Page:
For product availability, please select your "Ship to" state above.Got it, I'll ship to California
New Customers Save $30 off $100+* with code SEPTNEW
New Customers Save $30* with code SEPTNEW
*New customers only. One-time use per customer. Order must be placed by 9/30/2018. The $30 discount is given for a single order with a minimum of $100 excluding shipping and tax. Items with pricing ending in .97 are excluded and will not count toward the minimum required. Discount does not apply to corporate orders, gift certificates, StewardShip membership fees, select Champagne brands, Riedel glassware, fine and rare wine, and all bottles 3.0 liters or larger. No other promotion codes, coupon codes or corporate discounts may be applied to order.
Chateau Pegau Cotes du Rhone Villages Cuvee Setier 2013
Paul was one of four children. Feeling that was too many he decided to have one child, and hit the jackpot with brilliant daughter Laurence. Paul spent the first half of his career cultivating his 17 acres of Chateauneuf-du-Pape. 90% of the production was sold in bulk to top Negociants; the remaining 10% was bottled as Cuvee Reservee, thus the origin of the name for the basic Chateauneuf.
In 1987 Laurence joined her father and created the Domaine du Pegau. Born to grow wine, she took courses in both viticulture and the beverage alcohol business. She sold wine in Paris, but wanted to come home. Excellent at both winegrowing and business, it took her but five years to build bottle sales from 10 to 100% of production! Since then, her purchases have expanded the vineyards in Chateauneuf to 42+ acres.
Laurence does not have a single arrogant or snobbish molecule in her body, but she is restless and ambitious. In 2012 a large property called Domaine de la Jouve came up for sale. Four miles from Pegau, it is on the banks of the Rhone in the town of Sorgues. It consists of 148 acres and a large rundown Chateau of 10,000 square feet. The ~101 acres of vineyards include 62 of Cotes du Rhone Villages and 12 of Cotes du Rhone, with the balance Vin de Table. Laurence bought it and rechristened it Chateau Pegau.
An appellation full of some of the most delightful and particularly charming reds, Côtes du Rhône Villages includes the best villages of the greater Côtes du Rhône appellation. The possibility for an appellation promotion exists for each named village but each has to achieve and prove superior quality before an upgrade will be granted. The main ones today are Gigondas, Vacqueyras, Beaumes-de-Venise, Vinsobres, Rasteau and Cairanne.
The Gigondas appellation, while sometimes producing wines with a touch of rusticity, can often rival Chateauneuf-du-Pape. Its elevations are higher and soils richer in limestone. Vacqueyras reds are more concentrated than the generic Cotes du Rhone reds and must be at least 50% Grenache by law. Beaumes de Venise also includes some excellent higher elevation spots for making snappy, fruity and spicy reds but historically the appellation’s esteem came from its fragrant, sweet and golden Muscat de Beaumes-de-Venise.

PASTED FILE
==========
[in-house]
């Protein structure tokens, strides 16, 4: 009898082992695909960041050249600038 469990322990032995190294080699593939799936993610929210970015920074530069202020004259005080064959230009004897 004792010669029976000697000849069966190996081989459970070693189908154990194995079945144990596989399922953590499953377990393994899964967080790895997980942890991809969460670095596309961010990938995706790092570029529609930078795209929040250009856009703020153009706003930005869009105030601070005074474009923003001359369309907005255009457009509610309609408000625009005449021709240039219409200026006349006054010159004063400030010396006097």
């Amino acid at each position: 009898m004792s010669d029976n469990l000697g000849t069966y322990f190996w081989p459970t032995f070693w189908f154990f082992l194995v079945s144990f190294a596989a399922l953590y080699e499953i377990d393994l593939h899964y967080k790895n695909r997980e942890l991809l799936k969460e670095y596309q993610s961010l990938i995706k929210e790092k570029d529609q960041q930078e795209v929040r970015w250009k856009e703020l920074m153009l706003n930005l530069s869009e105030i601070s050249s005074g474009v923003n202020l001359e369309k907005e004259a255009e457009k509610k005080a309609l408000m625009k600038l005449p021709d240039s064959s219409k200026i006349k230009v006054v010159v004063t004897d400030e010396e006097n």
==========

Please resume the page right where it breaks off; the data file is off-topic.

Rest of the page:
With bold fruit flavors and accents of sweet spice, red Rhône blends originated from France’s southern Rhône Valley. Grenache, supported by Syrah and Mourvèdre typically form the base of the blend, while Carignan, Cinsault and Counoise often come in to play. With some creative interpretation, Rhône blends have also become popular in Priorat, Washington, Australia and California.
In the Glass
The taste profile of a Rhône blend will vary according to its individual components, as each variety brings something different to the glass. Grenache is the lightest in color but contributes plenty of ripe red fruit and a plush texture. Syrah supplies dark fruit flavors, along with savory, spicy and earthy notes. Mourvèdre is responsible for a floral perfume and earthy flavor as well as structure and a healthy dose of color. New World examples tend to be fruit-forward in style, while those from the Old World will often have more earth, structure and herbal components on top of ripe red and blue fruit.
Rhône red blends typically make for very food-friendly wines. These can work with a wide variety of meat-based dishes, playing equally well with beef, pork, lamb or game. Braised beef cheeks, grilled steak or sausages, roasted pork and squab are all fine pairings.
Some regions like to put their own local spin on the red Rhône blend—for example, in Australia’s Barossa Valley, Shiraz is commonly blended with Cabernet Sauvignon to add structure, tannin and a long finish. Grenache-based blends from Priorat often include Carignan (known locally as Cariñena) and Syrah, but also international varieties like Merlot and Cabernet Sauvignon. In California, anything goes, and it is not uncommon to see Petite Sirah make an appearance.